Sessions won’t recuse himself from Cohen probe

Soon after the raid of Michael Cohen’s office, home, and hotel room, I suggested that Attorney General Sessions now has a role in Trump-related DOJ investigations. This was my analysis:

[Sessions] recused himself from “any existing or future investigations of any matters related in any way to the campaigns for President of the United States.” This covers the payment made by Cohen to Stormy Daniels during the campaign, even though Sessions almost certainly had no involvement in, or knowledge, of that payment.

But the recusal may not extend to other matters as to which the SDNY U.S. Attorney might be investigating Cohen. Indeed, Mueller himself concluded that these matters, whatever they are, fall outside the scope of his Russia-campaign investigation. This suggests that any non-Stormy matters for which Cohen is being targeted do, indeed, fall outside of Sessions’ recusal. If so, Sessions can involve himself.

Sessions apparently agrees. According to this report from Bloomberg, he has decided against recusing himself from the investigation into Michael Cohen, but will consider stepping back from specific questions tied to the probe.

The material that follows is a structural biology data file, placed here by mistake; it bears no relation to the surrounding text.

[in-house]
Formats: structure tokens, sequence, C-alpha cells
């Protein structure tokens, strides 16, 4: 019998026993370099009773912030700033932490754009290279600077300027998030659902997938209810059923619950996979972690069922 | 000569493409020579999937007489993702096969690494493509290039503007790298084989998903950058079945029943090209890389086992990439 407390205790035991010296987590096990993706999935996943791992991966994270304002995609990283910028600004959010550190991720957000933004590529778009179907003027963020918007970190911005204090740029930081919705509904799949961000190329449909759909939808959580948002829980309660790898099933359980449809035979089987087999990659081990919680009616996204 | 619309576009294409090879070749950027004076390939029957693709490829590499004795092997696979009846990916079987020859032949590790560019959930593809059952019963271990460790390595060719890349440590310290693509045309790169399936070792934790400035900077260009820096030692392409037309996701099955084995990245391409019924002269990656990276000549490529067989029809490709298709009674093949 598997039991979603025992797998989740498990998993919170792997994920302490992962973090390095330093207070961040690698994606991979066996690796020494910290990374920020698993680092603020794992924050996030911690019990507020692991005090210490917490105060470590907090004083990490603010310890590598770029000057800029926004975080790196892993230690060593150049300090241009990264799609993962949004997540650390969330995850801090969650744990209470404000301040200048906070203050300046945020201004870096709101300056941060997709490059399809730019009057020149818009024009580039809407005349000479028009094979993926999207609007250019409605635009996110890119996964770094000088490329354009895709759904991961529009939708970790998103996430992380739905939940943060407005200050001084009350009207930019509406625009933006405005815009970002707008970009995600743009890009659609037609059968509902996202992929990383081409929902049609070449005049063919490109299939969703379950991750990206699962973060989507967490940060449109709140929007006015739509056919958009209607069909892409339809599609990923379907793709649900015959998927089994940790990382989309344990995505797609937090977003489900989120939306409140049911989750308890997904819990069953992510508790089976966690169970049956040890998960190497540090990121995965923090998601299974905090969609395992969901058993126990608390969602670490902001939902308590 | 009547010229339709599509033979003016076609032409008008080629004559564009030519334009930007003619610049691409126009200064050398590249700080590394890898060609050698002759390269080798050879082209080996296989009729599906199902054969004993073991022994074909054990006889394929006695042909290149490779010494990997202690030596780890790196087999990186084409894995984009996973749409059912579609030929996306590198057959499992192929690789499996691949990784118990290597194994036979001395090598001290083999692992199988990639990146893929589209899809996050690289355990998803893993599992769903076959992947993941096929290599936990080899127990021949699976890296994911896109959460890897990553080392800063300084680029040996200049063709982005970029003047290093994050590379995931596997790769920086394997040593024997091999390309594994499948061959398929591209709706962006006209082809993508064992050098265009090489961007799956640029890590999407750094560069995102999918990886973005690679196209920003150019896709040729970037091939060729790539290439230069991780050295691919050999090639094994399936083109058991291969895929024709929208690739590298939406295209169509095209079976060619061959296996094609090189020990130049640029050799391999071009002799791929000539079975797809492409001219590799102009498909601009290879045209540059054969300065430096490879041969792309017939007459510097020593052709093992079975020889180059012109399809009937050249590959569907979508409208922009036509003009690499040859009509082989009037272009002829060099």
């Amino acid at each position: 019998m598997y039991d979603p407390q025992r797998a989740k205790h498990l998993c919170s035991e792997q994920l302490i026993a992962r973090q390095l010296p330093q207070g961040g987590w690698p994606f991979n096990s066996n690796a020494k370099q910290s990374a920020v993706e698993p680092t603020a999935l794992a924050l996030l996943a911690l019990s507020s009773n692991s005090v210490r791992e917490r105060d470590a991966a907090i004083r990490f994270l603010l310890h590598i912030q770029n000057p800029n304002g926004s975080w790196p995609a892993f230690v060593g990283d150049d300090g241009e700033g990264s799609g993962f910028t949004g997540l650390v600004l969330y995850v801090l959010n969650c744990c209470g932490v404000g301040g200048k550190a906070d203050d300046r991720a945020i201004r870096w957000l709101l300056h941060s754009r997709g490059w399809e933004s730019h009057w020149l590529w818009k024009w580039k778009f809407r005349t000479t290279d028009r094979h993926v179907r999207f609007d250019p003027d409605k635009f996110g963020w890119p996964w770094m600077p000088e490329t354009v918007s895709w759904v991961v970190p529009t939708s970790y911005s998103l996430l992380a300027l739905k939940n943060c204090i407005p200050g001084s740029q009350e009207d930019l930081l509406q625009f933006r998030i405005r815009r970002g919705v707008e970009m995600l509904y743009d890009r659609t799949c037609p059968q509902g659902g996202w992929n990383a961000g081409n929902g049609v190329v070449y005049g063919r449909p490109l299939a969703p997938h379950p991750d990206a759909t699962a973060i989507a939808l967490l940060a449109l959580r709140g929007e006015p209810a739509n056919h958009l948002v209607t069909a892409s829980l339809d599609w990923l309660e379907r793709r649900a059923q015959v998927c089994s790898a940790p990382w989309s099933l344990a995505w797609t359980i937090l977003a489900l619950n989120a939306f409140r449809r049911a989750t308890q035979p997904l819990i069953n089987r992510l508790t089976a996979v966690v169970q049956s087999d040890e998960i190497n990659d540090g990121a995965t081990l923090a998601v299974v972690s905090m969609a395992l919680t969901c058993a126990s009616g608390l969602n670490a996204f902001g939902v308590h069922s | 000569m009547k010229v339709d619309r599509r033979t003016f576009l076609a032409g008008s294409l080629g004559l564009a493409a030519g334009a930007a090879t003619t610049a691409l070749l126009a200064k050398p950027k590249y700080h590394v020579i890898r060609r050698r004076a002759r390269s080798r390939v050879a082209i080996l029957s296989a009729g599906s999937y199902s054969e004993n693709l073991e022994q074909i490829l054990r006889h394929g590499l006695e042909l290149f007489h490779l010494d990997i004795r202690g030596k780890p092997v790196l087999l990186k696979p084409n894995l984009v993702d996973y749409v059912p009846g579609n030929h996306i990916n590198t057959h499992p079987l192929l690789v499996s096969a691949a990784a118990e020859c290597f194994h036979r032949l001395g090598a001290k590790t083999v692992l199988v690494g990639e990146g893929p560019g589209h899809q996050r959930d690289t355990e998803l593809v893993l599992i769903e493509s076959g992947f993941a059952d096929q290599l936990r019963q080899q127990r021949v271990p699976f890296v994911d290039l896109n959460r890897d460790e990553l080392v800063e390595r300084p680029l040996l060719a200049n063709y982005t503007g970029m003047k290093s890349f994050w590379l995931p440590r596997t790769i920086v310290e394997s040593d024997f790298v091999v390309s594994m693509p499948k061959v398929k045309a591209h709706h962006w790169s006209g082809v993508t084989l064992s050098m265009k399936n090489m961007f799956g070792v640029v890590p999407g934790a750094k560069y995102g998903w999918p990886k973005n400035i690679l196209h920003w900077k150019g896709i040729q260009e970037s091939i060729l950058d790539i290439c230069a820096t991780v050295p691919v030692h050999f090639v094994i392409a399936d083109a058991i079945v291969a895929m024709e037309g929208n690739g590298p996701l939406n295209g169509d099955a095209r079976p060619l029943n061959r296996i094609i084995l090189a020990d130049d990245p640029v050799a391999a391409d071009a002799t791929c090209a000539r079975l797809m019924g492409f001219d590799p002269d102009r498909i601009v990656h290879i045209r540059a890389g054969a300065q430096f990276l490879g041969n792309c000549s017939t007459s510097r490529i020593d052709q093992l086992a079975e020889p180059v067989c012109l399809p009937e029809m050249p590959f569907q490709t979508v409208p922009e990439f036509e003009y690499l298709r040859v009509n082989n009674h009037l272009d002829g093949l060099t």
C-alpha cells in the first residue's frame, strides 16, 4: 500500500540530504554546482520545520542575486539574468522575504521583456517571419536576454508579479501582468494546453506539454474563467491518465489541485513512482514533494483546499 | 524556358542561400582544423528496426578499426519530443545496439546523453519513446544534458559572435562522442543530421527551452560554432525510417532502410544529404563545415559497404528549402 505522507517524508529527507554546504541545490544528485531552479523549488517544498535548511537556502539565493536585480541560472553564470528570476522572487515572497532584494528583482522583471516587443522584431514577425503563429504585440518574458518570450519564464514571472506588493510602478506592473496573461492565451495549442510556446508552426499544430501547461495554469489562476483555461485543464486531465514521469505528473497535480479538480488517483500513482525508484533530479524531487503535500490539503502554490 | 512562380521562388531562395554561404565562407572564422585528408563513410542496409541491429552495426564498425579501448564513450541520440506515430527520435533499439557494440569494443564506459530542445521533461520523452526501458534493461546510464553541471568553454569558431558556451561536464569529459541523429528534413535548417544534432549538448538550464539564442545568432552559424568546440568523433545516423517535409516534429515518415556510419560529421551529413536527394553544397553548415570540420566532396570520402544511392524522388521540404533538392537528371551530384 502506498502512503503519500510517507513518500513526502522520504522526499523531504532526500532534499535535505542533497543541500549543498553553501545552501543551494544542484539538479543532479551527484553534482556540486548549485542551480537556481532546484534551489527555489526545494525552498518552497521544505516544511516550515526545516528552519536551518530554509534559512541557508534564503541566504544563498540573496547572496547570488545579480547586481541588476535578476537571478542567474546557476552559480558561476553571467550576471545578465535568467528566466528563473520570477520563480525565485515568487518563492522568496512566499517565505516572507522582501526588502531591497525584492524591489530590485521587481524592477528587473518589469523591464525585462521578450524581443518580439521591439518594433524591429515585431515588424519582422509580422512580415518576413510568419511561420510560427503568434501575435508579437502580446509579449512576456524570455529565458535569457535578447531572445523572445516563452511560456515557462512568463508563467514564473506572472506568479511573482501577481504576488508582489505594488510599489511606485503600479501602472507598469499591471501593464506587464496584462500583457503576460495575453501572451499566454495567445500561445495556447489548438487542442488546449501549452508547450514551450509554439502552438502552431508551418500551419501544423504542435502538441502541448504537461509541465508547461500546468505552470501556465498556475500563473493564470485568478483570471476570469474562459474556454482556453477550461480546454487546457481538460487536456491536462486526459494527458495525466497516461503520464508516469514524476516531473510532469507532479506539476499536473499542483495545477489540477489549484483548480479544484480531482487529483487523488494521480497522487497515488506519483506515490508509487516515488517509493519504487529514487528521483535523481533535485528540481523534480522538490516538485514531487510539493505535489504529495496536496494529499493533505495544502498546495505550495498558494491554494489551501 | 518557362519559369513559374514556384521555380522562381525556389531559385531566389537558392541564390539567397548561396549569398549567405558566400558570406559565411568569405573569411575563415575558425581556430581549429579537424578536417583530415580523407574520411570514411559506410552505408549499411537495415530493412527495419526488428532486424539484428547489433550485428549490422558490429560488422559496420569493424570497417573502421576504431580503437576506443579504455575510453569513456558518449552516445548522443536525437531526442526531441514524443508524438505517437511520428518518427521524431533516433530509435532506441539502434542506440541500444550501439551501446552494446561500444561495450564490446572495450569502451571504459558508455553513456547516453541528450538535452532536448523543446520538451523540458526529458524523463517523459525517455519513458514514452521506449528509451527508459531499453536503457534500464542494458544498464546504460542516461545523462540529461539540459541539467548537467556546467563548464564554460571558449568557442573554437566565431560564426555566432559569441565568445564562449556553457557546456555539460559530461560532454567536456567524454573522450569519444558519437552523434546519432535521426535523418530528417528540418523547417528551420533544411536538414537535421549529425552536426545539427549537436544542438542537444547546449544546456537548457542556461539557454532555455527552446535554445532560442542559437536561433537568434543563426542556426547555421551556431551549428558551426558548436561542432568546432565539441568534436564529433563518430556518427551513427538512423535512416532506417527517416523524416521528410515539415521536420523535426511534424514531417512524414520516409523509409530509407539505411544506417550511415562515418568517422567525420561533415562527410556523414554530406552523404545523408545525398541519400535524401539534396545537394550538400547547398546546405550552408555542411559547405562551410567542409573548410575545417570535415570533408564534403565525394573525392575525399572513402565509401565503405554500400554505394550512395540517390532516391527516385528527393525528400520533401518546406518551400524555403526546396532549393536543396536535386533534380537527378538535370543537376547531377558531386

The Bloomberg report implies that Sessions’ decision is motivated by the displeasure President Trump has expressed over the attorney general’s recusal from the Russia investigation. It ignores the fact that that decision does not entail a full recusal from the Cohen investigation. Nor does the Bloomberg report offer any reason why Sessions should fully recuse himself in this instance.

In fact, Sessions should not recuse himself. It’s his job to oversee, at least nominally, all criminal investigations conducted by the Department of Justice. There’s an exception for investigations that pertain to him, such as an investigation of Russian influence in a political campaign in which he served and in which he had contacts (albeit slight) with the Russian ambassador.

But that exception apparently doesn’t apply to much (or maybe any) of the investigation of Cohen. Thus, the premise of any claim that Sessions should fully recuse himself from this investigation appears to be that Sessions works for Trump and used to be his friend. However, the attorney general always works for the president, and presidents frequently appoint friends to the post (e.g., President Obama and Eric Holder; President Kennedy and his brother Robert, etc).

The real premise of an argument for recusal is that normal rules don’t apply to this president and his appointees — that they are not entitled to exercise the full power of their offices. Indeed, this is the premise of much of what the Resistance argues, including to the Supreme Court in the travel ban case.

It’s a profoundly anti-democratic argument — the kind one has come to expect from the modern American left.